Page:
The Arlington Public Schools Board of Education continued its discussion of the northeast addition to the school during their board meeting Monday.

The one-story addition can help the district gain approximately six classrooms and cost around $3 million. The six classrooms give the school three classrooms per grade for kindergarten through sixth grade. This plan would add 10,100 square-feet.

DLR Group and the board had previously presented possible expansion plans during a community engagement meeting in January. The plans offered construction in four phases as additions to the existing 150,000 square foot building or the potential for a separate new elementary school.

The first phase included the addition of 13 elementary classrooms to allow for three sections and lower class sizes. The second phase included a new wrestling room, locker rooms and new band and vocal spaces. The third phase included an auditorium, while the fourth phase was a few additional classrooms.

Supt. Dawn Lewis said the majority of the cost of the project will be available before it begins due to reserves and the ability to levy in the special building fund.

Board president Matt O’Daniel said the finance committee met and went over the budget numbers, saying there was conversation about replacing or updating the east-facing windows in the section that are original.

“As a board member, we should ask how will it impact our district in the short-term, midterm, longterm,” O’Daniel said.

“We can tell you there’s no longer an overflow room, every room will have at least one teacher, and a few may have two in the classrooms,” Lewis said. “Without this next year, there’s no room at all. It’s at least a five-year solution and it might get us down the road a little further.”

AHS Principal Aaron Pfingsten said depending on the areas around the school, there's no way to know if they will have an influx of students. 

"On the middle school and high school side, we are getting squeezed out of a few classrooms," he said.

O’Daniel said this solution of the northeast addition is not something that DLR came up with for the school. 

"Their plans were all bigger and grander and all involved the west side," he said. "We looked at this on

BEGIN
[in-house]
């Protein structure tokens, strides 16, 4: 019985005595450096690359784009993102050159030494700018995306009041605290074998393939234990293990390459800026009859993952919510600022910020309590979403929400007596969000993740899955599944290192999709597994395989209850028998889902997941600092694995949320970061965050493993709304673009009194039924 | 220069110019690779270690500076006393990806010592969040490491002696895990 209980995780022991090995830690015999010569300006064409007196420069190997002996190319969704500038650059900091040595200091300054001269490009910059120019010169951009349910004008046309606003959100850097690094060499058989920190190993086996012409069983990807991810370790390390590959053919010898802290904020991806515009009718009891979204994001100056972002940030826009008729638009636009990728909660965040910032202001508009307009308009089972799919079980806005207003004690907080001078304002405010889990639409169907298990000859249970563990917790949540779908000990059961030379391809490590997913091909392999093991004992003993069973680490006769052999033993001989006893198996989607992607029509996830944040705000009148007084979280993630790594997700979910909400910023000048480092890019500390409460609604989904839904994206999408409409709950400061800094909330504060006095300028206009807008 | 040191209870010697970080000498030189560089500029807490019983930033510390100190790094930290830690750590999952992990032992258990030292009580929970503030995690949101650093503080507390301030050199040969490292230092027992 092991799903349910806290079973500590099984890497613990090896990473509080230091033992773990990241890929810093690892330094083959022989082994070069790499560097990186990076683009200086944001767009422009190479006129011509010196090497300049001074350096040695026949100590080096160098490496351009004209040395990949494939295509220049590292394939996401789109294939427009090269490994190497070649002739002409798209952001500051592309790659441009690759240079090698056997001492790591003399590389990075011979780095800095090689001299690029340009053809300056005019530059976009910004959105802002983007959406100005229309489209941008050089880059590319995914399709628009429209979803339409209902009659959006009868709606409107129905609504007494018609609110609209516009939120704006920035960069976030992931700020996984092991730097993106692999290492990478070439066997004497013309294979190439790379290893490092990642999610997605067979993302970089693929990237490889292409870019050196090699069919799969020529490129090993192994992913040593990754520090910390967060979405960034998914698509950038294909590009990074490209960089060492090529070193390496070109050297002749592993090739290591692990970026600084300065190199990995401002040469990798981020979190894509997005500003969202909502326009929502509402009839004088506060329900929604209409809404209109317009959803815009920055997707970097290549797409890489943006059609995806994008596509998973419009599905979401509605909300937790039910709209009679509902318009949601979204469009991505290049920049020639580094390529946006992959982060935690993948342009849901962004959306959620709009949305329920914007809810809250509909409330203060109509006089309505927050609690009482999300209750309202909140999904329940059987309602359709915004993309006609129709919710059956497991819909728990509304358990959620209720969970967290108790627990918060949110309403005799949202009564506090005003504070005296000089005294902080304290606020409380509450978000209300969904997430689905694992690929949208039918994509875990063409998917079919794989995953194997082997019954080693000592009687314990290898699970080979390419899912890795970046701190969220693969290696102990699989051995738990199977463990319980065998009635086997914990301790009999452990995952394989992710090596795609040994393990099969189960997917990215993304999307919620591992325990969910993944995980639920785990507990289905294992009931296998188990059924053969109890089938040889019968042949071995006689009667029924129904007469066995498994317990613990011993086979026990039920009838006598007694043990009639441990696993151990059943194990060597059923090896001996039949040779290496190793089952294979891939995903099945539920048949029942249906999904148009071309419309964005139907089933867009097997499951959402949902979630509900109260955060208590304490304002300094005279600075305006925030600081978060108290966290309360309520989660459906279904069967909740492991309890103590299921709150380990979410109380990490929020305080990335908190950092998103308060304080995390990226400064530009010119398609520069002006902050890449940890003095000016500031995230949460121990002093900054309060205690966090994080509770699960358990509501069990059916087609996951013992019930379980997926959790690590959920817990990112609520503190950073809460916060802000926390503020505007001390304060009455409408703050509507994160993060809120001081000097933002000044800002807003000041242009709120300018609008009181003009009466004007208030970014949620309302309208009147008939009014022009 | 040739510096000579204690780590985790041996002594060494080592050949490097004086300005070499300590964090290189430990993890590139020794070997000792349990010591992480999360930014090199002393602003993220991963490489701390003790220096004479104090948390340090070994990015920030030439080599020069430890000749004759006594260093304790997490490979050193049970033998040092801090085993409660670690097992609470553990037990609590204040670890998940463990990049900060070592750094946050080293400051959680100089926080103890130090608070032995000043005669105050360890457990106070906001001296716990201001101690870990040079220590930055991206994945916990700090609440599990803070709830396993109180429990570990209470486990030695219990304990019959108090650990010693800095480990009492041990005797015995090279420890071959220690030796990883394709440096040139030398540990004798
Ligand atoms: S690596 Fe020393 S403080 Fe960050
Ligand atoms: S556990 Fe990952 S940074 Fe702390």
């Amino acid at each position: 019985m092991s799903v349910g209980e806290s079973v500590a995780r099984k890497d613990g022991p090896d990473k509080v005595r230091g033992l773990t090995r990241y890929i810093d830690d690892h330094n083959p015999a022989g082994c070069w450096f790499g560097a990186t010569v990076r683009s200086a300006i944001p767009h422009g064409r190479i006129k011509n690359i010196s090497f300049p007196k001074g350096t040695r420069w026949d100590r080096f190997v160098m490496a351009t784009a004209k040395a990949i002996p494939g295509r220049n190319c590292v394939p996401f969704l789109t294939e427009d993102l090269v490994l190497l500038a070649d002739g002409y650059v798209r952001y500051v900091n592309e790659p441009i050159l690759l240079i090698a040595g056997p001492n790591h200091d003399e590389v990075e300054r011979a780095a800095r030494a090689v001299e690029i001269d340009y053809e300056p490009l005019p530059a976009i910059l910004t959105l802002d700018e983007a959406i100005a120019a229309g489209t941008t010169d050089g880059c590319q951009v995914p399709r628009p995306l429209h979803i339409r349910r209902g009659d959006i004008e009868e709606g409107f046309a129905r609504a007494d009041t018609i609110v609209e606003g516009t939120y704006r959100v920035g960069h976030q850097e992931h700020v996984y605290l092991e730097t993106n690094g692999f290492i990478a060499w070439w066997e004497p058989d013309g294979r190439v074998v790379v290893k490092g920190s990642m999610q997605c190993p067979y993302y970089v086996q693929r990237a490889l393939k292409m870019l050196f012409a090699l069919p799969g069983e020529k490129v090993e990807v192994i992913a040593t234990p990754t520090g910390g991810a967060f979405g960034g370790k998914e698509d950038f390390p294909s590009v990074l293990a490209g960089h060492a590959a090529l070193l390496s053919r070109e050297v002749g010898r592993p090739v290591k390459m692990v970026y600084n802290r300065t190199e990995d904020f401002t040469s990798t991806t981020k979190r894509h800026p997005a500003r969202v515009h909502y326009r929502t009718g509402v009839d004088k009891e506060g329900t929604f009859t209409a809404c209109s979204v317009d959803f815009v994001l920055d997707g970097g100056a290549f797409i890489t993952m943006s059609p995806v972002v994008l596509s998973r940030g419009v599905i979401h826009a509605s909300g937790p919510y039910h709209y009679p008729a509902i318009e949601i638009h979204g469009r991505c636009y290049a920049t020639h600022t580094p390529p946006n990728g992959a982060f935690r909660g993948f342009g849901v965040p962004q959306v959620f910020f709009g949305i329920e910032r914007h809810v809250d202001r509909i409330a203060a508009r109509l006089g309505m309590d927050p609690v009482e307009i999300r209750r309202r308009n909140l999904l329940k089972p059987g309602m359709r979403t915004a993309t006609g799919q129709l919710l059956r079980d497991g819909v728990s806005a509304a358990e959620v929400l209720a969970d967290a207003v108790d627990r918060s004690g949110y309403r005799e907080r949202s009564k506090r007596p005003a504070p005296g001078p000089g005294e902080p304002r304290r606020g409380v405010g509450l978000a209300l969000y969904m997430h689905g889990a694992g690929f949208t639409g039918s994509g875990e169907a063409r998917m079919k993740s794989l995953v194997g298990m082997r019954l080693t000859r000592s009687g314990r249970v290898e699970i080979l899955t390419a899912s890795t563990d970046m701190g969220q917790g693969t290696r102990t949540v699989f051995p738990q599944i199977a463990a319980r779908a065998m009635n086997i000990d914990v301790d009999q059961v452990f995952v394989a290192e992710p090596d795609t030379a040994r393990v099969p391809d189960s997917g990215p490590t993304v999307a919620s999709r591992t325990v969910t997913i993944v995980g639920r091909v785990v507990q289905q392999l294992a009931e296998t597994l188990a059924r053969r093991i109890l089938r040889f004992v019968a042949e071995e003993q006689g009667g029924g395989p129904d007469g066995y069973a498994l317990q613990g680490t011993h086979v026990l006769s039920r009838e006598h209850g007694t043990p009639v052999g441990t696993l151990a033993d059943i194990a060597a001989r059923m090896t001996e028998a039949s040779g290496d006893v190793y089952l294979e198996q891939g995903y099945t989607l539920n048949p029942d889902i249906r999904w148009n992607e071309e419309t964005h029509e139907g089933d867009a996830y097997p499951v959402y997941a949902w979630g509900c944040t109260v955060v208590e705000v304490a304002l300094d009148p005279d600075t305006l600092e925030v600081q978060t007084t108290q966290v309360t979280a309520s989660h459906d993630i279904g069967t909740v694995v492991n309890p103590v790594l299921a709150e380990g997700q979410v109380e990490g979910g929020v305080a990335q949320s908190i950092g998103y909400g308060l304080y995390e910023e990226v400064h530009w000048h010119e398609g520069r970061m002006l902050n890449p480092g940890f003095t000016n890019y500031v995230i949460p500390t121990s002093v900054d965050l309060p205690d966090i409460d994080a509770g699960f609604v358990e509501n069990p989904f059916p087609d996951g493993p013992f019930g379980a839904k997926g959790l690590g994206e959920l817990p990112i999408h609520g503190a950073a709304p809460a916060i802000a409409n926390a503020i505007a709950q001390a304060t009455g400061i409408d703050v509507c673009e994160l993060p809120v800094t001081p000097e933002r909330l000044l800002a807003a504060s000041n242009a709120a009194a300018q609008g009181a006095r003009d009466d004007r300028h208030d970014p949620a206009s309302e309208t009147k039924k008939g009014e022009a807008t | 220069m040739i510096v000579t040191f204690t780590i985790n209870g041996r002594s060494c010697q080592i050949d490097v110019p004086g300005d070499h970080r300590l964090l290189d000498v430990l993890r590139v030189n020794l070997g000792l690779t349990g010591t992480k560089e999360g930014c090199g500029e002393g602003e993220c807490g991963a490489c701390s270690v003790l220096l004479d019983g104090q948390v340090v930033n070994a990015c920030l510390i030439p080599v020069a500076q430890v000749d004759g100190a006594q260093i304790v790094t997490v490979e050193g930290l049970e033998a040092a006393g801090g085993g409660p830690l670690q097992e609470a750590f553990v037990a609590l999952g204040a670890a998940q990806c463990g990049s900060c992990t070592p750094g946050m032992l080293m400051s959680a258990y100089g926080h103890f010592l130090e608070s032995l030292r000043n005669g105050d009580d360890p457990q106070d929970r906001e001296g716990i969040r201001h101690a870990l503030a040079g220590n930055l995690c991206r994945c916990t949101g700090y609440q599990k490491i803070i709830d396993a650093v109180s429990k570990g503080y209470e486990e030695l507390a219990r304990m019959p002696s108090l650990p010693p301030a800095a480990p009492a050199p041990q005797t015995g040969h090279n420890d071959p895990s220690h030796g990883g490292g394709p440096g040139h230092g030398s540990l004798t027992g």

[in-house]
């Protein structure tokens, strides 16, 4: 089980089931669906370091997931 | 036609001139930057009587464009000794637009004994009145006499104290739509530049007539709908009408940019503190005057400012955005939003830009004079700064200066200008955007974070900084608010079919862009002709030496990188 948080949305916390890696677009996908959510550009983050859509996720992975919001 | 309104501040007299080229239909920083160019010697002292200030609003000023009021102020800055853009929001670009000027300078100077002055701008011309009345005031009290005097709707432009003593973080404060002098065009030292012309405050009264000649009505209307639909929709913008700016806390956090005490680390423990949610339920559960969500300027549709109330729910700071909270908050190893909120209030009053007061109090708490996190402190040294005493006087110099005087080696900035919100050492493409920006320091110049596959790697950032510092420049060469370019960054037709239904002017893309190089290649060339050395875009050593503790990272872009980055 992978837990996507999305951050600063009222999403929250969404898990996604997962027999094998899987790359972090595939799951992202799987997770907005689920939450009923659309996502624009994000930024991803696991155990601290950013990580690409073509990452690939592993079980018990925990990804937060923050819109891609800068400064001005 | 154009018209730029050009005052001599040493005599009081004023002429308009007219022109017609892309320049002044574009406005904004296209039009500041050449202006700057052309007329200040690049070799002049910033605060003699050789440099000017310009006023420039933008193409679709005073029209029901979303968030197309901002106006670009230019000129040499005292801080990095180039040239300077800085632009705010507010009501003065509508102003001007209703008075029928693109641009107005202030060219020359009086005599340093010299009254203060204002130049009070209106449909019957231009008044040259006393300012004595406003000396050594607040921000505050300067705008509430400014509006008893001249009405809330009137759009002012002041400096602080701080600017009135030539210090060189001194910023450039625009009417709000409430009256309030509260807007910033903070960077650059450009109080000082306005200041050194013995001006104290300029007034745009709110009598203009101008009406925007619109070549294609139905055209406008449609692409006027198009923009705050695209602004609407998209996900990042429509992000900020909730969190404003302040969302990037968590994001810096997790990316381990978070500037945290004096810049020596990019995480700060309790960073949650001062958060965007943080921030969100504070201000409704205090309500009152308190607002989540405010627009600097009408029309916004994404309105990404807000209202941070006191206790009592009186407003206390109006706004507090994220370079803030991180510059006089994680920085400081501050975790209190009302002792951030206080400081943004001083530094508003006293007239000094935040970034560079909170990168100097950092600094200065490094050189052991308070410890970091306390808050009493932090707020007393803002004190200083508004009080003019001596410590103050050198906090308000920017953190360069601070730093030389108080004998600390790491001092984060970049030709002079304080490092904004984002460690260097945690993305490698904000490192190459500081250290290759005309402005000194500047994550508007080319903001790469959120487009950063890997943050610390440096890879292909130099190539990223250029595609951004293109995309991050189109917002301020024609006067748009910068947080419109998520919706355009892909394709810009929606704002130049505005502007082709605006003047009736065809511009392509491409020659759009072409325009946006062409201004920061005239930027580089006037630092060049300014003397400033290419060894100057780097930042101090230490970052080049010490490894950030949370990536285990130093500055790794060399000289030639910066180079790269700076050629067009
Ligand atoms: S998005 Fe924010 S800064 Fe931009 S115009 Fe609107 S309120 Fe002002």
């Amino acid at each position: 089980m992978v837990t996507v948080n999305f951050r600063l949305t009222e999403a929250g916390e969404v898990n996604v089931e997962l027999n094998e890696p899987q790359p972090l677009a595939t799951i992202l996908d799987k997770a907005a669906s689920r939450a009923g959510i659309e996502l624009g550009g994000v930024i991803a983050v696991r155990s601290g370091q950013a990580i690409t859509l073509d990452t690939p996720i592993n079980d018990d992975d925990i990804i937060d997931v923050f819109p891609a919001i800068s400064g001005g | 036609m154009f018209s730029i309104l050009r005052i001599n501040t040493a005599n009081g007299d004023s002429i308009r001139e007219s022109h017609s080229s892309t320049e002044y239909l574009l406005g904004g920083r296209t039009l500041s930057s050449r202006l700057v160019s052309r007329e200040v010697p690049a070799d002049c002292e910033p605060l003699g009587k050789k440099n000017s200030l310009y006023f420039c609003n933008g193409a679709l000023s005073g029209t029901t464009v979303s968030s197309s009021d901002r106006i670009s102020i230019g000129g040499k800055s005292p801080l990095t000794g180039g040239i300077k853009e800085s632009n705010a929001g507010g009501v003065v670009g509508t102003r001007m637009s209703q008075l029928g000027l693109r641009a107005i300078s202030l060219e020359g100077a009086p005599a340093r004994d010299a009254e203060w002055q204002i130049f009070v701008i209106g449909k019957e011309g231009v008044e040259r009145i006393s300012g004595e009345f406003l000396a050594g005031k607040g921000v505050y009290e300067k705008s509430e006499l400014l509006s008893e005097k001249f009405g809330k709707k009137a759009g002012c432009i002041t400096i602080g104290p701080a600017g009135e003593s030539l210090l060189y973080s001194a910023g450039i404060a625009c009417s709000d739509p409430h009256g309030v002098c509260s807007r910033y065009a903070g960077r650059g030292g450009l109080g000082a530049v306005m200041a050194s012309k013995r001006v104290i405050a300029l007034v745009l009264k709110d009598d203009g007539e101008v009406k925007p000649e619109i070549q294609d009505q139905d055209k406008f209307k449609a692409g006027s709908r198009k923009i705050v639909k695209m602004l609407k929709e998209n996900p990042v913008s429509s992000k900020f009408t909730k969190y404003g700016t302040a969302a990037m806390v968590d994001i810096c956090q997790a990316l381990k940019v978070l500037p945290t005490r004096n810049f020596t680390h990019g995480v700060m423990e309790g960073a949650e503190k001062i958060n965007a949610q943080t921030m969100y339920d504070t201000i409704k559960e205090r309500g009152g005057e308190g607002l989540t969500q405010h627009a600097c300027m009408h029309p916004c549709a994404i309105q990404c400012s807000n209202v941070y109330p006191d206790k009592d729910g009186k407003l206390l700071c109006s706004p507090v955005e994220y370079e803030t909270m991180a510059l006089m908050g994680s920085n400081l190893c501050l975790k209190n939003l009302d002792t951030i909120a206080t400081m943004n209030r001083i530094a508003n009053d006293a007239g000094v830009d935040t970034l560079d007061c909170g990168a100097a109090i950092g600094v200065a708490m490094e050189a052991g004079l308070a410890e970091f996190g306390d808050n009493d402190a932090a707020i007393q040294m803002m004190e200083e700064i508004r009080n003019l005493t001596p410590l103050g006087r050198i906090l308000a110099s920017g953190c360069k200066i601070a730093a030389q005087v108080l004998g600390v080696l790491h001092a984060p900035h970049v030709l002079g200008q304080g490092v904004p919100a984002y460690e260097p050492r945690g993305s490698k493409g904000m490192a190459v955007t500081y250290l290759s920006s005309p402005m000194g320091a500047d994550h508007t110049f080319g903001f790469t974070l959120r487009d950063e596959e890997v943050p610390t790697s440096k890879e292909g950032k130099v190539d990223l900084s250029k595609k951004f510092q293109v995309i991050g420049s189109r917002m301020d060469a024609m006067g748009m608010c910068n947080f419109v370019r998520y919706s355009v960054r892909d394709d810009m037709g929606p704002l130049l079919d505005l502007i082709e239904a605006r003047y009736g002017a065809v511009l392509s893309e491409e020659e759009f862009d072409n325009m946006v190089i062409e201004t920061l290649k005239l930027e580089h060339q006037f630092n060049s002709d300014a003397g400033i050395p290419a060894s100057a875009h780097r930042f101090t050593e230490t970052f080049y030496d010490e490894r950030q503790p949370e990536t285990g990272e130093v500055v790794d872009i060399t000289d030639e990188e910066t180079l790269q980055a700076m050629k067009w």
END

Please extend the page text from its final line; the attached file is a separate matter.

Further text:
our own. It is making great use of extra space without giving up practice areas."

Board member Bruce Scheer expressed concern about farmers who are dealing with markets that are down and said there might be a lot of discussion about this project.

"In their mind, if we wouldn’t opt any kids in we wouldn’t need the addition," he said. "You said the classrooms are all full, can we say they’re full not because we opened them up and filled them with option kids?"

Lewis said the policies they have governing that would only split the classrooms in the elementary into a third section when growth sustains it.

"We do not approve options and let it get big enough so we can add third sections," she said. "We are only adding sections when our local growth has increased that classroom size so much that we need a third classroom."

O'Daniel said by the time this would kick off, it would be almost two years from when the board first introduced it at the community engagement meeting.

"We aren’t as far off on the timing," he said. "We have very logical and reasonable explanations for it. This project is smaller and directly serves our needs for educating kids."

Several board members agreed with moving forward with the smaller project.

"I think with this smaller project it buys us time, it's what we need and people will probably be OK with it," board member Jason Arp said. "I hear a lot of people say why don’t you just build what you need and I get that. I think it will be easier to get everyone on board."

Janet Warner and Shanon Willmott agreed.

"I always thought that this small option is probably in our best interest," Willmott said.

O’Daniel said they would gather more information to polish it up around the edges and resume discussion at their June board meeting.

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